(411d) Optimal Scenario Tree Generation for Stochastic Programming Using Sinkhorn Distance | AIChE

(411d) Optimal Scenario Tree Generation for Stochastic Programming Using Sinkhorn Distance


Kammammettu, S. - Presenter, University of Alberta
Li, Z., University of Alberta
Practical optimization applications need to account for uncertainty from various sources to obtain realistic solutions. Stochastic programming (Dantzig, 1955) is a class of methods of optimization under uncertainty, which assumes that the probability distribution of the uncertainty is known or can be estimated. Scenario-based stochastic programming has been developed in which the optimization problem is solved for a finite set of scenarios or discrete realizations of uncertainty. However, the complexity of the stochastic optimization problem, and subsequently, the computational time, increases drastically with an increase in the number of scenarios. Therefore, finding the optimal set of scenarios is a significant research objective.

Scenario reduction is an important way for scenario generation. The concept of scenario reduction was pioneered by Dupacova, et. al (2003), who put forth the idea of obtaining the closest subset from a larger superset of scenarios, using a natural probability metric as an approximation metric. The authors proposed the use of Fortet-Mourier metrics for the reduction of electrical load scenario trees used for power management under uncertainty. The stability of multistage stochastic programs was analyzed by Heitsch, et. al (2006) who posited that the reduction of multistage scenario trees should be based on Lr distances as well as filtration distances. Subsequently, Heitsch and Romisch (2009) derived algorithms for the reduction of multistage scenario trees using this idea. Chen, et. al (2012) developed algorithms using K-means clustering and LP moment matching methods to approximate multistage scenario trees from a large scenario fan description of the uncertain. Floudas and Li (2014) treated the scenario reduction problem as a mixed integer linear programming (MILP) problem. Li, et. al (2016) proposed a computationally efficient algorithm for scenario reduction that circumvents the limitations posed by the aforementioned MILP formulation through the use of transportation distance. In recent work by Zhou, et. al (2019), the authors introduce an improved K-means based on typicality degree (IKBTD) approach for scenario reduction.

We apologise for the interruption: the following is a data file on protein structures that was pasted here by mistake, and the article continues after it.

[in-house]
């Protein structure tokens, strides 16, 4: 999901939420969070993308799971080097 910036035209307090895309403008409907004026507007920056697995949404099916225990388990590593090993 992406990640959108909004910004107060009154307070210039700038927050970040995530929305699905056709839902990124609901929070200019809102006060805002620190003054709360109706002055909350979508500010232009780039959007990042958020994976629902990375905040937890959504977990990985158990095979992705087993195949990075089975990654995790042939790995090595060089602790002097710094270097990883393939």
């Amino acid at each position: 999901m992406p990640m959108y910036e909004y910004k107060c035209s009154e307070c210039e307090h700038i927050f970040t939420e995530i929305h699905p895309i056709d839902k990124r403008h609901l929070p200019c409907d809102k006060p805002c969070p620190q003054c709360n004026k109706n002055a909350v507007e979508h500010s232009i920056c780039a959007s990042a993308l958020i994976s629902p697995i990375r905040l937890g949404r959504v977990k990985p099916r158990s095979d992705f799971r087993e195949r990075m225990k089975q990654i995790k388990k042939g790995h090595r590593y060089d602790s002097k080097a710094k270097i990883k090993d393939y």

In this work, we proposed replacing the linear programming (LP) problem associated with transportation distance calculation between original and reduced scenario sets, in the approach proposed by Li, et. al (2016), by the solution to the entropy-regularized transport problem, termed as the Sinkhorn Distance (Cuturi, et. al (2013)). Computationally, the Sinkhorn Distance was found to be more resource efficient than solving the LP transportation problem, especially for very large scenario supersets, as it comprises an iterative calculation procedure to obtain the optimal transport plan, and distance, using the Sinkhorn-Knopp algorithm. The performance of the proposed algorithm using Sinkhorn Distance was analyzed based on – 1) the approximation quality of the optimal reduced subset with respect to the original scenario superset, and 2) the stability of the scenario reduction method. The approximation quality of the proposed algorithm was contrasted with that of the conventional K-means clustering algorithm (Chen, et. al (2012)) by illustrating the reduction of a large scenario fan generated from a random walk process to a multistage scenario tree and using the Kantorovich Distance (KD) as a measure of dissimilarity between the fan and the generated tree. It was found that the proposed algorithm gives a lower KD, thereby generating a scenario tree structure that is more similar to the original fan than the conventional K-means clustering approach. The stability of the proposed algorithm was assessed by checking for both in-sample and out-of-sample stability (Kaut and Wallace (2003)) of the reduced scenario tree’s solution with respect to the true solution, by testing it on the two-stage stochastic programming formulation of the farmer’s problem (Birge and Louveaux (2011)). We found that the proposed algorithm using the Sinkhorn Distance performs well on both fronts, thus making it a suitable method for reduction of large multistage scenario trees in stochastic programming applications.


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